Book II - Chapter III
The description of a domestic government founded upon rules directly contrary to those of Aristotle.
My reader may please to remember he hath been informed that Jenny Jones had lived some years with a certain schoolmaster, who had, at her earnest desire, instructed her in Latin, in which, to do justice to her genius, she had so improved herself, that she was become a better scholar than her master.
Indeed, though this poor man had undertaken a profession to which learning must be allowed necessary, this was the least of his commendations. He was one of the best-natured fellows in the world, and was, at the same time, master of so much pleasantry and humour, that he was reputed the wit of the country; and all the neighbouring gentlemen were so desirous of his company, that as denying was not his talent, he spent much time at their houses, which he might, with more emolument, have spent in his school.
It may be imagined that a gentleman so qualified and so disposed, was in no danger of becoming formidable to the learned seminaries of Eton or Westminster. To speak plainly, his scholars were divided into two classes: in the upper of which was a young gentleman, the son of a neighbouring squire, who, at the age of seventeen, was just entered into his Syntaxis; and in the lower was a second son of the same gentleman, who, together with seven parish-boys, was learning to read and write.
The stipend arising hence would hardly have indulged the schoolmaster in the luxuries of life, had he not added to this office those of clerk and barber, and had not Mr Allworthy added to the whole an annuity of ten pounds, which the poor man received every Christmas, and with which he was enabled to cheer his heart during that sacred festival.
Among his other treasures, the pedagogue had a wife, whom he had married out of Mr Allworthy's kitchen for her fortune, viz., twenty pounds, which she had there amassed.
This woman was not very amiable in her person. Whether she sat to my friend Hogarth, or no, I will not determine; but she exactly resembled the young woman who is pouring out her mistress's tea in the third picture of the Harlot's Progress. She was, besides, a profest follower of that noble sect founded by Xantippe of old; by means of which she became more formidable in the school than her husband; for, to confess the truth, he was never master there, or anywhere else, in her presence.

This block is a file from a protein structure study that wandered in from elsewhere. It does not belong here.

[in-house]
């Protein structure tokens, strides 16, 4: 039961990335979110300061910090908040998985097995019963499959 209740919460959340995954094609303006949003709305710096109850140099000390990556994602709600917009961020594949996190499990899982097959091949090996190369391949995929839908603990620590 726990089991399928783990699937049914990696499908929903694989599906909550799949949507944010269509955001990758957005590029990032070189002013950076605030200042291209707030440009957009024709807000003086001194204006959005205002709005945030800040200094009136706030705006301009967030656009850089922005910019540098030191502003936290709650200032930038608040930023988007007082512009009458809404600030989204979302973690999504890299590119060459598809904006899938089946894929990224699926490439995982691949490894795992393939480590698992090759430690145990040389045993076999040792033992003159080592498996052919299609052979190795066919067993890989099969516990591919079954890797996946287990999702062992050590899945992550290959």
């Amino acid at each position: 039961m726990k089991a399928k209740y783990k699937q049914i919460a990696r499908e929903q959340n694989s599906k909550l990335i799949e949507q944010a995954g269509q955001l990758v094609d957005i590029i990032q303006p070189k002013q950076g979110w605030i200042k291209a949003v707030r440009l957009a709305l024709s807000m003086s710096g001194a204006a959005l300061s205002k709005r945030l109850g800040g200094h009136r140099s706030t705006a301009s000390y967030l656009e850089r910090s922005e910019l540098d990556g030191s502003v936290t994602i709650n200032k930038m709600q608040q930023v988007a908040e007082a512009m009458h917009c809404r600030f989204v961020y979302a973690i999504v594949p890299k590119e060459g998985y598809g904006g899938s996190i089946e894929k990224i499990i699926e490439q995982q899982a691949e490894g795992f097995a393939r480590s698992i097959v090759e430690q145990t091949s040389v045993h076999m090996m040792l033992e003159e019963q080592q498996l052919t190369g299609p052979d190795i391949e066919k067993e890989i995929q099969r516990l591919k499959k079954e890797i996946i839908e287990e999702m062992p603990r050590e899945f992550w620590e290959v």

Though her countenance did not denote much natural sweetness of temper, yet this was, perhaps, somewhat soured by a circumstance which generally poisons matrimonial felicity; for children are rightly called the pledges of love; and her husband, though they had been married nine years, had given her no such pledges; a default for which he had no excuse, either from age or health, being not yet thirty years old, and what they call a jolly brisk young man.
Hence arose another evil, which produced no little uneasiness to the poor pedagogue, of whom she maintained so constant a jealousy, that he durst hardly speak to one woman in the parish; for the least degree of civility, or even correspondence, with any female, was sure to bring his wife upon her back, and his own.
In order to guard herself against matrimonial injuries in her own house, as she kept one maid-servant, she always took care to chuse her out of that order of females whose faces are taken as a kind of security for their virtue; of which number Jenny Jones, as the reader hath been before informed, was one.
As the face of this young woman might be called pretty good security of the before-mentioned kind, and as her behaviour had been always extremely modest, which is the certain consequence of understanding in women; she had passed above four years at Mr Partridge's (for that was the schoolmaster's name) without creating the least suspicion in her mistress. Nay, she had been treated with uncommon kindness, and her mistress had permitted Mr Partridge to give her those instructions which have been before commemorated.